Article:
"Spox Harry really puts a spin to everything, a talent very few have."
It was our consul-general in Bangkok, Val Simon Roque, who expressed dissatisfaction and publicly protested an article in a Thai newspaper which described the Philippines as the “land of Covid 19” while reporting on the arrival of 165 Filipino teachers who would be teaching English in private schools in the kingdom.
Which was right. Out diplomatic posts must monitor what is written about our country, among other responsibilities, and speak up for our country. What the Thai Rath newspaper wrote as an aside in describing the country from where the modern-day Thomasites of a once-colonized people was an affront to our national dignity.
But it took another Roque, this time my friend Harry, to brush aside the affront, saying that since Thais cannot criticize their king, as there yet exists a crime of lese majeste in the kingdom, they criticized us. Spox Harry really puts a spin to everything, a talent very few have.
Roque on Roque added another spin though: “ka-kompetensya kasi tayo ng Thailand sa turista.”
Lawyers are not expected to be good at numbers. Last time I read, we were doing 8.3 million visitor arrivals in 2019, balikbayans included. In the same year, more than 39.8 million tourists visited the kingdom, a founding member of Asean like the Philippines. Sila pa ang nai-inggit sa atin? That’s how Harry spins it.
Let’s talk about the Chinese, whose numbers in the country started growing only after PNoy’s term. In 2019, we welcomed 1.7 million of them, and how many stayed over to work in the POGO industry we are still trying to fathom. How many Chinese visited Thailand? 8.7 million last year. Why, even Russians, whose leader assures the world of his Putin-C, came to Thailand in droves, to the tune of 1.1 million last year.
The Thais have been doing all the right things in attracting wave upon wave of various nationalities to their country, Filipinos included. I have been observing the growth through the years, starting in 1986 when I was a director of the Asian Postal Training Center headquartered in Bangkok. The numbers just keep growing, and yet it’s always been “Amazing Thailand” even as we kept changing our slogans, from “Where Asia wears a smile” to “Rediscover (whatever)” to “WOW Philippines!” to the shelved whatchamacallit plagiarism in the incipient days of PNoy to the mercifully retained “It’s more fun in the Philippines” of the late Mon Jmenez.
And let me tell you something else: there is no Ministry of Tourism in the Kingdom of Thailand. They have a Tourism Authority, similar to what used to be our Philippine Tourism Authority, now re-named Tieza. Here in Taiwan, there is likewise no tourism ministry, only a bureau-level agency under the Ministry of Transportation. But last year, 11.84 million visited Taiwan, of which 2.7 came from China, despite Xi Jin-ping.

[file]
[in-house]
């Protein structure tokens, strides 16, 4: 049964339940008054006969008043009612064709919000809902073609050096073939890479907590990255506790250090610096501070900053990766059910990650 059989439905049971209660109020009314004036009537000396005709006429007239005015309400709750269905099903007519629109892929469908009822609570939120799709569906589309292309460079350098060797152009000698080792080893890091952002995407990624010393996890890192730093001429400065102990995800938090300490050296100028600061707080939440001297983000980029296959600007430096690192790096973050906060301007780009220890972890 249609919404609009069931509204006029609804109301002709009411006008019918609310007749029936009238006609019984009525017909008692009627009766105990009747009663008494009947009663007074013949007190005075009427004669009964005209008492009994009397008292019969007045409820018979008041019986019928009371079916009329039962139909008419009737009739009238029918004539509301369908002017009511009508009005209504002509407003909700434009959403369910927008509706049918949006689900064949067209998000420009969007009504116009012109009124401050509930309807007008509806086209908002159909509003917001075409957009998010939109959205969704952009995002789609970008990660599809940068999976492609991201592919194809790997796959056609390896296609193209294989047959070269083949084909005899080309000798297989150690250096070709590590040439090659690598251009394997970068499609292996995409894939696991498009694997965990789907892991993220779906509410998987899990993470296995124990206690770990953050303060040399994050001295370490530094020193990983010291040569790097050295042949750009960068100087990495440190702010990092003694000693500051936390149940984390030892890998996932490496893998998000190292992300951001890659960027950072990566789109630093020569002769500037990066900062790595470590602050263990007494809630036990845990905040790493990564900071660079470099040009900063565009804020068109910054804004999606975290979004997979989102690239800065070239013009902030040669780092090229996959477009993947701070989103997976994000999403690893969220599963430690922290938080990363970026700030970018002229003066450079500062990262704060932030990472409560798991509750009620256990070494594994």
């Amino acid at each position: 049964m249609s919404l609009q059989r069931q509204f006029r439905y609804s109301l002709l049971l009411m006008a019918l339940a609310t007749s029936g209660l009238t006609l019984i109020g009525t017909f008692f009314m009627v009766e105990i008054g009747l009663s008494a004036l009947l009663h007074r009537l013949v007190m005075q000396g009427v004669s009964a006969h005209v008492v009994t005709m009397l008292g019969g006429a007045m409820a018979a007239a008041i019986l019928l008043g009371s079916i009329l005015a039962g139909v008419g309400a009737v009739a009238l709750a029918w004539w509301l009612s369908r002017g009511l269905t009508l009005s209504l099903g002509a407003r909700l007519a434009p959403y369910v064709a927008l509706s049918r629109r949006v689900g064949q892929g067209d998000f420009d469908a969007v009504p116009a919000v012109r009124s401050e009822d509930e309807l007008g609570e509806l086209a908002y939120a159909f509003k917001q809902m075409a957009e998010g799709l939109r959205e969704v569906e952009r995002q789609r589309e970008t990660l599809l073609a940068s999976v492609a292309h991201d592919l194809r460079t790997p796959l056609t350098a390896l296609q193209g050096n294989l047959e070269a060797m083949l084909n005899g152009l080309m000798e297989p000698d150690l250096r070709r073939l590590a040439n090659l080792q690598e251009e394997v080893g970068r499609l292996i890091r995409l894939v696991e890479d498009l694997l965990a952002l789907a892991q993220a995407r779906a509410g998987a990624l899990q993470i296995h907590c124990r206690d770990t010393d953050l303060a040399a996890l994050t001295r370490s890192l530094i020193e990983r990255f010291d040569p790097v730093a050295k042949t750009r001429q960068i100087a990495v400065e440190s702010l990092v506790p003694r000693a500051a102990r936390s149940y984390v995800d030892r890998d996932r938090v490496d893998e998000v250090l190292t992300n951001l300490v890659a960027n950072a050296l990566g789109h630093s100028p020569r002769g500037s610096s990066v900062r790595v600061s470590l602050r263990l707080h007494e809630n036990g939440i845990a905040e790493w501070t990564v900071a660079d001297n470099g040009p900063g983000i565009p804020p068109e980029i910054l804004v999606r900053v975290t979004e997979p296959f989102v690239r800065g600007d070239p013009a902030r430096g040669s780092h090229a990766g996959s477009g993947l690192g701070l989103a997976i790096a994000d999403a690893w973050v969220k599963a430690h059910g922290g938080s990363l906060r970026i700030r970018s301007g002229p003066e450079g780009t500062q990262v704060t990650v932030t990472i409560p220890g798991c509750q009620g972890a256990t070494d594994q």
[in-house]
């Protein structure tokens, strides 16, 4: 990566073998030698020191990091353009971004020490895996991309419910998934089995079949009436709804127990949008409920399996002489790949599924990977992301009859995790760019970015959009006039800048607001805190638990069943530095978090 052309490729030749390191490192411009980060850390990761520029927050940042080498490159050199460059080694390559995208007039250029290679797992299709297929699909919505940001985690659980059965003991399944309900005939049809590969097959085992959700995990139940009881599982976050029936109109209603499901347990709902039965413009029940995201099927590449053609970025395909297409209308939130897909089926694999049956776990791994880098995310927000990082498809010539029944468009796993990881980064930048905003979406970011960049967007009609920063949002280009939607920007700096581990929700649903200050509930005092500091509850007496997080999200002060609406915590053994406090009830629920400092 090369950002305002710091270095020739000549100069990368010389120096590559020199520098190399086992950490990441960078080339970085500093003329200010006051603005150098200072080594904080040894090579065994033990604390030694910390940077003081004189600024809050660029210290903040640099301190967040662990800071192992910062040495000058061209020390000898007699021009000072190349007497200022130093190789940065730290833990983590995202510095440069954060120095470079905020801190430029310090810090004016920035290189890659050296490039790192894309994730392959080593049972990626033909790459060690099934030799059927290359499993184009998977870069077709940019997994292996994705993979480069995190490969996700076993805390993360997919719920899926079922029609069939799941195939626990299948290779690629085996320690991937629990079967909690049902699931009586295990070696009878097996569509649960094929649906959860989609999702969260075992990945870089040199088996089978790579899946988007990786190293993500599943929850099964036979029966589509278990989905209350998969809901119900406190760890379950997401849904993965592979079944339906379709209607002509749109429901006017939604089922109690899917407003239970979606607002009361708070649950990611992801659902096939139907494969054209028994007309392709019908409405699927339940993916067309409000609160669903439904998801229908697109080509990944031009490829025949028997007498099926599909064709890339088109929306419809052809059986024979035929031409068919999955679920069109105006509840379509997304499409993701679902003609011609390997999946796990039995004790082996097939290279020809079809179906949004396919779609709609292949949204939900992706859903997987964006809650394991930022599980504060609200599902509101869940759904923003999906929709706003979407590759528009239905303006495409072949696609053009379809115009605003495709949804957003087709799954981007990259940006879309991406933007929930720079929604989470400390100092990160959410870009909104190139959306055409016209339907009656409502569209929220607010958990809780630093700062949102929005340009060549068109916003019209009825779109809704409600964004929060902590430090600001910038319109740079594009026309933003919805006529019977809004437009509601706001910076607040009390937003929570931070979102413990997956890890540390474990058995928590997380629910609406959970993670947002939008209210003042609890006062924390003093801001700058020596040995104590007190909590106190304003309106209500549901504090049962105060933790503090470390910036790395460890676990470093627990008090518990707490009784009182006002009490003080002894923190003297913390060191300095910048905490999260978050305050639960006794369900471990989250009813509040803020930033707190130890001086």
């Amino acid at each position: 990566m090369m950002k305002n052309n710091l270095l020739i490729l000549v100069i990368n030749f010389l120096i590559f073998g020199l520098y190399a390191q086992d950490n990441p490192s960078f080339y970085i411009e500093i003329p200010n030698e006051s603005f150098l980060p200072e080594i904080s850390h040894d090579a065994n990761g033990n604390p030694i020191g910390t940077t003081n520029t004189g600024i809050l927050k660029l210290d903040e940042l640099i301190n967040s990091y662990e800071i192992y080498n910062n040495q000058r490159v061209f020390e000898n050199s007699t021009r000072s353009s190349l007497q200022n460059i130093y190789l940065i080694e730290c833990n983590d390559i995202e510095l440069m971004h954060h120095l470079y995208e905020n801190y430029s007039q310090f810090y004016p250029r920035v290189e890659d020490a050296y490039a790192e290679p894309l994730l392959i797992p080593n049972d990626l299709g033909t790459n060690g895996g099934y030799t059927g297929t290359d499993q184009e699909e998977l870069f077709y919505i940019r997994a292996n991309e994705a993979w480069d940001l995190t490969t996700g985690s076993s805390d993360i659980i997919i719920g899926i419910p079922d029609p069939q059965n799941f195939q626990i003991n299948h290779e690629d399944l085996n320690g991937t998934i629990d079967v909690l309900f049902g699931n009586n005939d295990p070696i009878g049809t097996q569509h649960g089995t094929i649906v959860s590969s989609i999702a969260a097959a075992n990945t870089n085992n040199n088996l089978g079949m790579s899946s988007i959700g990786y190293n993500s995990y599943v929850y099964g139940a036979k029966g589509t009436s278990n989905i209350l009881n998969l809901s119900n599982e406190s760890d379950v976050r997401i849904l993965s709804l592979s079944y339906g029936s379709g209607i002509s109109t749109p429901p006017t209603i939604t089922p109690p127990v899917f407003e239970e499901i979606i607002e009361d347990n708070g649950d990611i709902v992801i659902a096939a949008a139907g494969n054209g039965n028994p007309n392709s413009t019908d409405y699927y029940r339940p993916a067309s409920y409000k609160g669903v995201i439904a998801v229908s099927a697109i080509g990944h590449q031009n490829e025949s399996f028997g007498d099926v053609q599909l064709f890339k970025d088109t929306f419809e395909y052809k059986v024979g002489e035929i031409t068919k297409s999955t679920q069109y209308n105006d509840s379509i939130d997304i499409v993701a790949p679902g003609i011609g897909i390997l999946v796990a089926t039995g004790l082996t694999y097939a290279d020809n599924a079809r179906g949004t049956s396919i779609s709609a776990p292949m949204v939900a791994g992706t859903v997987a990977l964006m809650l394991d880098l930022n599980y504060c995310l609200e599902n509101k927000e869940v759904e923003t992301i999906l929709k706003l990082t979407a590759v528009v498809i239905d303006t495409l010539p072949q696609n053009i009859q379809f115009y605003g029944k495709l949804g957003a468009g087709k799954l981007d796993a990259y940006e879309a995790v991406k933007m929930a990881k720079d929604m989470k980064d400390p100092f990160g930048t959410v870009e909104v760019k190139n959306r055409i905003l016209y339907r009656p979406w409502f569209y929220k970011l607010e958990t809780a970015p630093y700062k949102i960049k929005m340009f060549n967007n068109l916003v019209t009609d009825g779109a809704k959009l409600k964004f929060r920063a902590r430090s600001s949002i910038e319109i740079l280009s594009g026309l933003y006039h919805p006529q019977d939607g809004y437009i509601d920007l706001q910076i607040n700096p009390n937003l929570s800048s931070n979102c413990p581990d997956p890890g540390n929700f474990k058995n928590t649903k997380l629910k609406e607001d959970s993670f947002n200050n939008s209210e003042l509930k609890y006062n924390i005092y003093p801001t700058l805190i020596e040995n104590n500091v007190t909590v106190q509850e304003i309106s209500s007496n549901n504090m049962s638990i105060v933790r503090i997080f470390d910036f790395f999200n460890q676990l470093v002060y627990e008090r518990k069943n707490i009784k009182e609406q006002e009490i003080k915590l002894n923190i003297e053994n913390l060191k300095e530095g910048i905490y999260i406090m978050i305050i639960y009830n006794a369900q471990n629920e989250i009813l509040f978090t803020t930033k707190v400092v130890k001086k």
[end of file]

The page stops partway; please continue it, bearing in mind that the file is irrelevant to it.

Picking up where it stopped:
In fine, Thailand hosts five times more tourists than we. So Spox Harry, they don’t really consider us in the same league as they do Malaysia and even Singapore.
Westerners, particularly millions of Europeans and 1 million Americans, keep visiting primarily because the Thais have a very open and carefree attitude towards foreigners and even among themselves, aside from the well-preserved temples and the unique culture of a country never colonized, and exciting cuisine that has become world-class.
This reminds me of an incident in 2018, right after the local elections in Taiwan. The newly elected mayor of Kaohsiung, responding to a proposal that his city could hire bilingual Filipino white-collar workers to teach English to his constituents, dismissed the idea, saying that employing “Marias” (a pejorative description given to domestic helpers) as English teachers would shock Taiwanese.
As the country representative here, I immediately protested the newly elected mayor’s remarks, thus: “We particularly take exception to your use of the term “Marias” in reference to our citizens, a term that has earned negative undertones when used to refer to foreign workers.”
I reminded the mayor that the Philippines is the fourth largest English-speaking country in the world, with at least 90 percent of the population able to use it as a second language.”
The mayor, Han Kuo-yu, immediately apologized, and stated that he wanted to promote closer relations between Kaohsiung (the sister-city of Cebu) and the Philippines.
He ran for president in 2019, as the Kuomintang official candidate, but lost in the January 11, 2020 elections to the incumbent, Pres. Tsai Ing-wen. And he lost the mayoralty post through recall thereafter.
In the news is the debate between the House of Representatives and the Department of Tourism on how to best use P10 billion to be allocated under the Bayanihan Dos special budget. The House wants to take advantage, they aver, of the present zero tourists to upgrade tourism infrastructure. The Tourism Congress and the DOT want to give a lifeline, in the form of low-interest loans and other assistance, to the affected travel industry operators.
Both sides of the argument may have the right reasons, but hey, how will low-interest loans help (and aren’t interest rates as low as BSP can yet lower?) when the problem is there is no demand, foreign or domestic, for travel? And with the COVID numbers rising by the thousands each day, do we seriously expect travel to normalize even by next year?
Here in Taiwan, where for more than a hundred days running, there has been no community transmission, most every new case is “imported”, and guess from where mostly? The Philippines. Que lastima! Buti na lang walang Pinoy OFW so far, cross my fingers and knock on wood.
Even the IATA, which counts most every airline in the world as members, admits that the earliest air travel could normalize is in 2024.
But, we can dream, can’t we?